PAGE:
There are so many different animals they prey on chickens! It really just depends on where you live and what type of wildlife is in your area. Here in Virginia, the most common predators I have seen are raccoons, opossums, snakes (mostly black and rat snakes), foxes, coyotes, dogs, feral cats, hawks, eagles, and other raptors. Pretty much any animal will look at a chicken as food. That is why it is our responsibility to keep them safe. A chicken truly is the definition of a prey animal as it essentially has no defense against its enemy.

I really want to free-range my chickens so that they can get fresh grass and insects. I feel bad keeping them in a run all of the time. How can I keep them safe?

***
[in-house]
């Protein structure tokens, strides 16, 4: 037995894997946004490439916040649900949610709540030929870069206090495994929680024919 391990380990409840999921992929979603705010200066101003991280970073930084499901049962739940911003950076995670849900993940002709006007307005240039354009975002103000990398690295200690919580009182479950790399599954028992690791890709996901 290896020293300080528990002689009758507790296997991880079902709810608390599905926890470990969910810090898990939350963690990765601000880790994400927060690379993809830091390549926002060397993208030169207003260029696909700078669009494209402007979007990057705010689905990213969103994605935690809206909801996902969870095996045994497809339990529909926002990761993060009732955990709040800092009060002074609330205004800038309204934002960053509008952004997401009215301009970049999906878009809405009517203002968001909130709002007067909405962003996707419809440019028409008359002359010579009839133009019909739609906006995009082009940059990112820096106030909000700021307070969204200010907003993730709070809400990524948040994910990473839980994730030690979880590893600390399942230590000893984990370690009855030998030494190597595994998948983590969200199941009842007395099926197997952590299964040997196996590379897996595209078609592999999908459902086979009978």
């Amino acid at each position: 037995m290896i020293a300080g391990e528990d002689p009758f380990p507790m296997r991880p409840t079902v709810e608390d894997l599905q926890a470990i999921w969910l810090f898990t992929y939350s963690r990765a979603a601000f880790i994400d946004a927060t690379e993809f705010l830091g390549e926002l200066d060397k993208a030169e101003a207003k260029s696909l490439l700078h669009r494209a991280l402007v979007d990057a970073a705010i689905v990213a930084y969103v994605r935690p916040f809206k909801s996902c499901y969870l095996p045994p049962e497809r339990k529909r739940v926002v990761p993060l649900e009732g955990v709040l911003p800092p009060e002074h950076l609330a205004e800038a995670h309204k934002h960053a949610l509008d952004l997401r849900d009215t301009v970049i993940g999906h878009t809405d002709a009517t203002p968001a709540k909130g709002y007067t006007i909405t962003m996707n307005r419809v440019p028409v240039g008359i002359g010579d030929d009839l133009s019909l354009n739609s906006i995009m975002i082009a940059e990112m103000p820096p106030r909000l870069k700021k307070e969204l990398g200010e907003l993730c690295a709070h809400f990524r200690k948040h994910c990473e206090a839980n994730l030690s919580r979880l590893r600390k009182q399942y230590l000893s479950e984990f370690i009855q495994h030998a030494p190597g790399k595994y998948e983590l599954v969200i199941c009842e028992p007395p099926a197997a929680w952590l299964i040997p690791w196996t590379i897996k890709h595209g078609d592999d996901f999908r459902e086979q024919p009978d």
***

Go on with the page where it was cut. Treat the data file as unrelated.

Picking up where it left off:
If you free range there really is no surefire way to keep them safe. A guardian dog would be your best means of protection for free-ranging chickens, and even then you will have to train them extensively to do so. Your best option would be to let them free-range only when you are outside keeping an eye on them. This way you will be able to hear any danger should it arise. 

Hopefully, you are more prepared now that you know how to predator proof the chicken coop and run for your flock.

How to predator proof the chicken coop and run
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Sheri Hayden has been raising chickens for over a decade and has gained a wealth of insight into her feathery friends through years of experience and hands-on interaction. She runs Virginia Backyard Chickens, a popular Facebook group about keeping chickens.